Prince Otto, by Robert Louis Stevenson

To Nelly Van De Grift

(Mrs. Adulfo Sanchez, of Monterey)

AT last, after so many years, I have the pleasure of re-introducing you to ‘Prince Otto,’ whom you will remember a very little fellow, no bigger in fact than a few sheets of memoranda written for me by your kind hand. The sight of his name will carry you back to an old wooden house embowered in creepers; a house that was far gone in the respectable stages of antiquity and seemed indissoluble from the green garden in which it stood, and that yet was a sea-traveller in its younger days, and had come round the Horn piecemeal in the belly of a ship, and might have heard the seamen stamping and shouting and the note of the boatswain’s whistle. It will recall to you the nondescript inhabitants now so widely scattered:-the two horses, the dog, and the four cats, some of them still looking in your face as you read these lines; — the poor lady, so unfortunately married to an author; — the China boy, by this time, perhaps, baiting his line by the banks of a river in the Flowery Land; — and in particular the Scot who was then sick apparently unto death, and whom you did so much to cheer and keep in good behaviour.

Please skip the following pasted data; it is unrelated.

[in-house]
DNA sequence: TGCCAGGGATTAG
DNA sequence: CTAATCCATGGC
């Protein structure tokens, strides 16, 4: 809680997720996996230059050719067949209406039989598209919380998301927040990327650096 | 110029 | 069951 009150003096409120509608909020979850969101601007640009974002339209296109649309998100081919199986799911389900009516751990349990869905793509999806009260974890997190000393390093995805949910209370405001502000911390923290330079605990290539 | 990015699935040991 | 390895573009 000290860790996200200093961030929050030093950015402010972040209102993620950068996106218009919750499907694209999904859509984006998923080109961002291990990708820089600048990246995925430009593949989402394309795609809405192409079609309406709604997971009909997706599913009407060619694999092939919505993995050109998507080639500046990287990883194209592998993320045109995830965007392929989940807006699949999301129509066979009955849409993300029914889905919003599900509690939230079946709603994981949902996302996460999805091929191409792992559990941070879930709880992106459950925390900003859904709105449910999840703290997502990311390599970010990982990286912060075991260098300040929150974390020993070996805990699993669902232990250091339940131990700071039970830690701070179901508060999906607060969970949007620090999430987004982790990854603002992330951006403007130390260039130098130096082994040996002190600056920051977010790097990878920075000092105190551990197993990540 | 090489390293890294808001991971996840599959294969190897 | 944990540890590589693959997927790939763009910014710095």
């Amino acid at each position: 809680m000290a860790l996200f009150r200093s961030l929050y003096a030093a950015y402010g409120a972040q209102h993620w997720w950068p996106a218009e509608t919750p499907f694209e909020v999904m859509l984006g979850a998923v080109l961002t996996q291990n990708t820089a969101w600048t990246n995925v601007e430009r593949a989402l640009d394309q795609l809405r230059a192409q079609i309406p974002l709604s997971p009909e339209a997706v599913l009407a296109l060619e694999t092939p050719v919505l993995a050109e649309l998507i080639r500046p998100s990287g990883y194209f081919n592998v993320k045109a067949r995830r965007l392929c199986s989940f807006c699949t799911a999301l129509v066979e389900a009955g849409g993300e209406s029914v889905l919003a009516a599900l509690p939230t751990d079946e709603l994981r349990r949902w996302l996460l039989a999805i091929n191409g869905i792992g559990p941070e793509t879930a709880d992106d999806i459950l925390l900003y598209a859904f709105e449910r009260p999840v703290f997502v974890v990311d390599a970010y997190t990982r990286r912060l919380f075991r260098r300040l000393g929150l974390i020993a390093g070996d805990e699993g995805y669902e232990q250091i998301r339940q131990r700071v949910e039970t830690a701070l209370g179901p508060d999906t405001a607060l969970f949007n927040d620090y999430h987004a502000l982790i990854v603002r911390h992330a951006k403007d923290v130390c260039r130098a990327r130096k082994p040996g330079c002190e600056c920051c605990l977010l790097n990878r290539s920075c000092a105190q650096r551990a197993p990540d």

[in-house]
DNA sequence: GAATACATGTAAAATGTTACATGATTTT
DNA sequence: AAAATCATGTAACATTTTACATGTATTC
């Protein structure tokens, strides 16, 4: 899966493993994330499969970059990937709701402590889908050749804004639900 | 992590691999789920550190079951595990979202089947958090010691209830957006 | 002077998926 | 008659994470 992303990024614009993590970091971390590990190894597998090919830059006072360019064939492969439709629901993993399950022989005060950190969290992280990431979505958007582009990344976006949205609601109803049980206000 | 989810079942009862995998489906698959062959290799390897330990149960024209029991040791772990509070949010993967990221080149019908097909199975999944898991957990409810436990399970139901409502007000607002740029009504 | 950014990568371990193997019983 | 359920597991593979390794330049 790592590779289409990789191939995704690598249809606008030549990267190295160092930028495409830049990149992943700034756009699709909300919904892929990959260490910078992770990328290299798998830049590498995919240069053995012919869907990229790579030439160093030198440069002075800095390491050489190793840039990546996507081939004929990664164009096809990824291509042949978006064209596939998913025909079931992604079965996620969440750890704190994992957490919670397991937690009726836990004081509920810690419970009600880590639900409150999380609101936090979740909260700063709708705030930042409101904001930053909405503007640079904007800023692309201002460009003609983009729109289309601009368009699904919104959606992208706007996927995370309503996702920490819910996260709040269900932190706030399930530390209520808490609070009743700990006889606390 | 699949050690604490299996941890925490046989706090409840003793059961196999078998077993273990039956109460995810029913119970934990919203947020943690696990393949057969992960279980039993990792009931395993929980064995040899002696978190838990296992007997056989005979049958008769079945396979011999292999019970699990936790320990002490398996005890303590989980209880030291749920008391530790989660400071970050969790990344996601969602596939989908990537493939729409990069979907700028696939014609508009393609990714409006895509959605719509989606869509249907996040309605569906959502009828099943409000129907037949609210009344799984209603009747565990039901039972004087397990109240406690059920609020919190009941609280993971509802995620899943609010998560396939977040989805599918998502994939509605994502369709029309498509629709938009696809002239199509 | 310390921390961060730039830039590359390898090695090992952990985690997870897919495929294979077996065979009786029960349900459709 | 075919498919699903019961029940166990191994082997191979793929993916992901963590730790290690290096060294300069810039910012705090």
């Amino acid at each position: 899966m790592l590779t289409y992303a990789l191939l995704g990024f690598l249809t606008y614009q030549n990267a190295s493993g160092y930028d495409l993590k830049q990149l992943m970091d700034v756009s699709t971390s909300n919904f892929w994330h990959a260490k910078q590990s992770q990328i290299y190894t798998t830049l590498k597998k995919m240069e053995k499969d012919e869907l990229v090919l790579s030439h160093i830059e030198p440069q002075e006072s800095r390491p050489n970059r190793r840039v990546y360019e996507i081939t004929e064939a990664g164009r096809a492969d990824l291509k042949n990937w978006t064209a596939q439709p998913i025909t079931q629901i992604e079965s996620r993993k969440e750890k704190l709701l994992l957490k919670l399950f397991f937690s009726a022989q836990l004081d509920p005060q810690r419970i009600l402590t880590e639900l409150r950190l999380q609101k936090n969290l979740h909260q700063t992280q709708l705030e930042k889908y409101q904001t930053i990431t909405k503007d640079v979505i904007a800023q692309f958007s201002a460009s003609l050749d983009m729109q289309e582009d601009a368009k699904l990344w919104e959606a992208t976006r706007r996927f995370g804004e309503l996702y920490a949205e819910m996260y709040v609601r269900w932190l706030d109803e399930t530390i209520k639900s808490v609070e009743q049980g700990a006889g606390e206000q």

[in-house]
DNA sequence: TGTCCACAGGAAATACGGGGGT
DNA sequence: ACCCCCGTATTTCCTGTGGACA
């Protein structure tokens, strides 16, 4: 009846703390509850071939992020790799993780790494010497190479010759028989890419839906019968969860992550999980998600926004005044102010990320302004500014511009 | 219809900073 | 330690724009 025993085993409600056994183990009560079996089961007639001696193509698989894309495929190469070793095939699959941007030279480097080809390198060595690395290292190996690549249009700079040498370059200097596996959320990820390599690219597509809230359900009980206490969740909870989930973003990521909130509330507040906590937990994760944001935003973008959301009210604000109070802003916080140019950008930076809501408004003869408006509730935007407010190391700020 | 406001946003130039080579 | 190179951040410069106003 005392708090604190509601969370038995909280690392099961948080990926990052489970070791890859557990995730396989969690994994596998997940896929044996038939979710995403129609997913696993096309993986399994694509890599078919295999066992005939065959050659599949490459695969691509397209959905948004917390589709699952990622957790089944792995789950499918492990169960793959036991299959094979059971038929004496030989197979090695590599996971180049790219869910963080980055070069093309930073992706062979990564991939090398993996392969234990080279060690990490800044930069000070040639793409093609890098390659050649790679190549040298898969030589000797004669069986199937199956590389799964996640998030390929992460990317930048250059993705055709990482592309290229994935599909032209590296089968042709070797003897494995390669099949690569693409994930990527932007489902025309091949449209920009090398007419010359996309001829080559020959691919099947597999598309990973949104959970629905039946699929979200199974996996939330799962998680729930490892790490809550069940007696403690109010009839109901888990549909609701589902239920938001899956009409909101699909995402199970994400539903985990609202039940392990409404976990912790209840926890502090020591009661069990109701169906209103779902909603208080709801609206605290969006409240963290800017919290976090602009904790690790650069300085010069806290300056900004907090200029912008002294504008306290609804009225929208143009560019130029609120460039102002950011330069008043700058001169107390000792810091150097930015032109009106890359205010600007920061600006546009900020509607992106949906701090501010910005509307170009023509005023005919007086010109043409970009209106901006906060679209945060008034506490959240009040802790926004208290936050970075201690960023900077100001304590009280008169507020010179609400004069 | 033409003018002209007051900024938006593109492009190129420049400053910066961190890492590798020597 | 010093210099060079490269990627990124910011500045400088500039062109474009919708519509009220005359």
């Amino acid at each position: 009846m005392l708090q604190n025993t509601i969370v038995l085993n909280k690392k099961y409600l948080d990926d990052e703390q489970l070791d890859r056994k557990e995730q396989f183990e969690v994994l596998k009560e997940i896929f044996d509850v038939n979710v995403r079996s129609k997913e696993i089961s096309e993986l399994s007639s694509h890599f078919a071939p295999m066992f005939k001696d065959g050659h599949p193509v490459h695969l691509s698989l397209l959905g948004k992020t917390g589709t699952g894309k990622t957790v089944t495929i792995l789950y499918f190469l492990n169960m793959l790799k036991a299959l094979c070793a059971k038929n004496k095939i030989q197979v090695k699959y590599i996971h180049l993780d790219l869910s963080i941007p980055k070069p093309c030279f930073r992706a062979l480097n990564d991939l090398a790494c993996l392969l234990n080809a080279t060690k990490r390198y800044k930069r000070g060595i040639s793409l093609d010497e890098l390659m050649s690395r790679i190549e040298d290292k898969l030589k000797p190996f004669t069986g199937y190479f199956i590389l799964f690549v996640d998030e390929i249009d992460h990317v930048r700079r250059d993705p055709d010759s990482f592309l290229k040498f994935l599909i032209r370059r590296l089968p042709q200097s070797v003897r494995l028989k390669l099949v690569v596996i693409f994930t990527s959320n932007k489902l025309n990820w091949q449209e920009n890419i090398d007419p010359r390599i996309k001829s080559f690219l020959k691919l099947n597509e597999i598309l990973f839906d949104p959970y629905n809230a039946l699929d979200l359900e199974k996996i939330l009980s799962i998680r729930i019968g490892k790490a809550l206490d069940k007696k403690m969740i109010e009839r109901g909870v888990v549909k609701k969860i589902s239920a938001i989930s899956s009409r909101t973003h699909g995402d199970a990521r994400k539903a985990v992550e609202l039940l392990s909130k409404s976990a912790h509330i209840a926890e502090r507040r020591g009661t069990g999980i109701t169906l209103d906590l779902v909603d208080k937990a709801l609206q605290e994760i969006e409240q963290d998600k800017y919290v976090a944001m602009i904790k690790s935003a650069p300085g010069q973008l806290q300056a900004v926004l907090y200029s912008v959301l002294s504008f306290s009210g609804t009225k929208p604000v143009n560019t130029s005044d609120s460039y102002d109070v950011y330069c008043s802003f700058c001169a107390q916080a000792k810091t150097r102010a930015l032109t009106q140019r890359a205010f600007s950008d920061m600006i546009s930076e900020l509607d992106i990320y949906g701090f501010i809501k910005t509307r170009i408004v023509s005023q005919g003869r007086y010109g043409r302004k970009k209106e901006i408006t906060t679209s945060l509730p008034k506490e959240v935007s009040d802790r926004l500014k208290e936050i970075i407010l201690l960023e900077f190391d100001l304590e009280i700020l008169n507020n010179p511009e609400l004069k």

You may remember that he was full of ambitions and designs: so soon as he had his health again completely, you may remember the fortune he was to earn, the journeys he was to go upon, the delights he was to enjoy and confer, and (among other matters) the masterpiece he was to make of ‘Prince Otto’!

Well, we will not give in that we are finally beaten. We read together in those days the story of Braddock, and how, as he was carried dying from the scene of his defeat, he promised himself to do better another time: a story that will always touch a brave heart, and a dying speech worthy of a more fortunate commander. I try to be of Braddock’s mind. I still mean to get my health again; I still purpose, by hook or crook, this book or the next, to launch a masterpiece; and I still intend — somehow, some time or other — to see your face and to hold your hand.

Meanwhile, this little paper traveller goes forth instead, crosses the great seas and the long plains and the dark mountains, and comes at last to your door in Monterey, charged with tender greetings. Pray you, take him in. He comes from a house where (even as in your own) there are gathered together some of the waifs of our company at Oakland: a house — for all its outlandish Gaelic name and distant station — where you are well-beloved.

R. L. S.
Skerryvore, Bournemouth.

http://ebooks.adelaide.edu.au/s/stevenson/robert_louis/s848pr/dedication.html

Last updated Wednesday, March 5, 2014 at 22:30